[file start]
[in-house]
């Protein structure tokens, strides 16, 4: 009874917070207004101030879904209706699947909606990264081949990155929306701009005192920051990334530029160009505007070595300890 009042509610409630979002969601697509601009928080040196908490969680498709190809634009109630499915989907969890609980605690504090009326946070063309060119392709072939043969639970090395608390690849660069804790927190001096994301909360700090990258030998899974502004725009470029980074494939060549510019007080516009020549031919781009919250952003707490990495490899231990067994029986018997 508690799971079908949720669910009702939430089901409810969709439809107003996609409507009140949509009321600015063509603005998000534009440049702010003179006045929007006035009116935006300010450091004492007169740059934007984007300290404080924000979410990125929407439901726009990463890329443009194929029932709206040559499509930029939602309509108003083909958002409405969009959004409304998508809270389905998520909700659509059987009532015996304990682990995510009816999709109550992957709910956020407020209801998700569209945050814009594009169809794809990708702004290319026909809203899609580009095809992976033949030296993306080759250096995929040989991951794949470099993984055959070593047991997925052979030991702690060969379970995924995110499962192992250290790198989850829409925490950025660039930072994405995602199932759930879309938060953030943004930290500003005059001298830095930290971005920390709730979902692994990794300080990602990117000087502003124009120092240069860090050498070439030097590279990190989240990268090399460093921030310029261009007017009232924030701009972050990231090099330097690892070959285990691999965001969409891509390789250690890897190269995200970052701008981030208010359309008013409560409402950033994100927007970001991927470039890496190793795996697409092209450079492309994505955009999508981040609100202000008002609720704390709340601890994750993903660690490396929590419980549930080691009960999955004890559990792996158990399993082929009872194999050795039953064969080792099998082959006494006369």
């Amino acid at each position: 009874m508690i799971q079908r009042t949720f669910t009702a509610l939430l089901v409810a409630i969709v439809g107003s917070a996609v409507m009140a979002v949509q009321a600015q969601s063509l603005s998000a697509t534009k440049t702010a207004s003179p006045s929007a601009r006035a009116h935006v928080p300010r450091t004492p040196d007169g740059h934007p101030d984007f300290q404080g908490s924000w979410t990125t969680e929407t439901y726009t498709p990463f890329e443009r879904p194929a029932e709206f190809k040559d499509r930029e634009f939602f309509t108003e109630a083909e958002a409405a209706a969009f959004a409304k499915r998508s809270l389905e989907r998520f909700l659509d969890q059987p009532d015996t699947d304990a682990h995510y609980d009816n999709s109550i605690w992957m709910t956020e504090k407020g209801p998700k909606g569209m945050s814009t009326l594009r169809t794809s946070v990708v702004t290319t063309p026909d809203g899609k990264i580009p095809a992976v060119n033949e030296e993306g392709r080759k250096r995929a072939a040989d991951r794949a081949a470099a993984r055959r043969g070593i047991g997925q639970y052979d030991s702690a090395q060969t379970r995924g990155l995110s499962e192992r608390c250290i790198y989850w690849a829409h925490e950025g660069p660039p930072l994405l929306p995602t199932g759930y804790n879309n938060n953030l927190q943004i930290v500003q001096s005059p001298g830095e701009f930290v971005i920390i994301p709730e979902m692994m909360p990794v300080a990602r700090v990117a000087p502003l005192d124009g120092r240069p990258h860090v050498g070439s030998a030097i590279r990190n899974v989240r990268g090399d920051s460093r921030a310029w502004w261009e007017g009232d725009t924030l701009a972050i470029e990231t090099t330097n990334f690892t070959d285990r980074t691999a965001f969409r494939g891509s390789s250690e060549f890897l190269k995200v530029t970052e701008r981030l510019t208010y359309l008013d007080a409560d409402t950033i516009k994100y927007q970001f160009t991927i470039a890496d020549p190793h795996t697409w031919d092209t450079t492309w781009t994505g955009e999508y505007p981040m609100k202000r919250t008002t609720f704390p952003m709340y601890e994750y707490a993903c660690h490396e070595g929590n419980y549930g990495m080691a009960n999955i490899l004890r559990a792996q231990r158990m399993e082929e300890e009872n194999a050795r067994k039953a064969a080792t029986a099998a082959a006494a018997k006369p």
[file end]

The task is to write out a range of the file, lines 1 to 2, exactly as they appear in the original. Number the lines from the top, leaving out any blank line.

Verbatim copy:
[in-house]
């Protein structure tokens, strides 16, 4: 009874917070207004101030879904209706699947909606990264081949990155929306701009005192920051990334530029160009505007070595300890 009042509610409630979002969601697509601009928080040196908490969680498709190809634009109630499915989907969890609980605690504090009326946070063309060119392709072939043969639970090395608390690849660069804790927190001096994301909360700090990258030998899974502004725009470029980074494939060549510019007080516009020549031919781009919250952003707490990495490899231990067994029986018997 508690799971079908949720669910009702939430089901409810969709439809107003996609409507009140949509009321600015063509603005998000534009440049702010003179006045929007006035009116935006300010450091004492007169740059934007984007300290404080924000979410990125929407439901726009990463890329443009194929029932709206040559499509930029939602309509108003083909958002409405969009959004409304998508809270389905998520909700659509059987009532015996304990682990995510009816999709109550992957709910956020407020209801998700569209945050814009594009169809794809990708702004290319026909809203899609580009095809992976033949030296993306080759250096995929040989991951794949470099993984055959070593047991997925052979030991702690060969379970995924995110499962192992250290790198989850829409925490950025660039930072994405995602199932759930879309938060953030943004930290500003005059001298830095930290971005920390709730979902692994990794300080990602990117000087502003124009120092240069860090050498070439030097590279990190989240990268090399460093921030310029261009007017009232924030701009972050990231090099330097690892070959285990691999965001969409891509390789250690890897190269995200970052701008981030208010359309008013409560409402950033994100927007970001991927470039890496190793795996697409092209450079492309994505955009999508981040609100202000008002609720704390709340601890994750993903660690490396929590419980549930080691009960999955004890559990792996158990399993082929009872194999050795039953064969080792099998082959006494006369």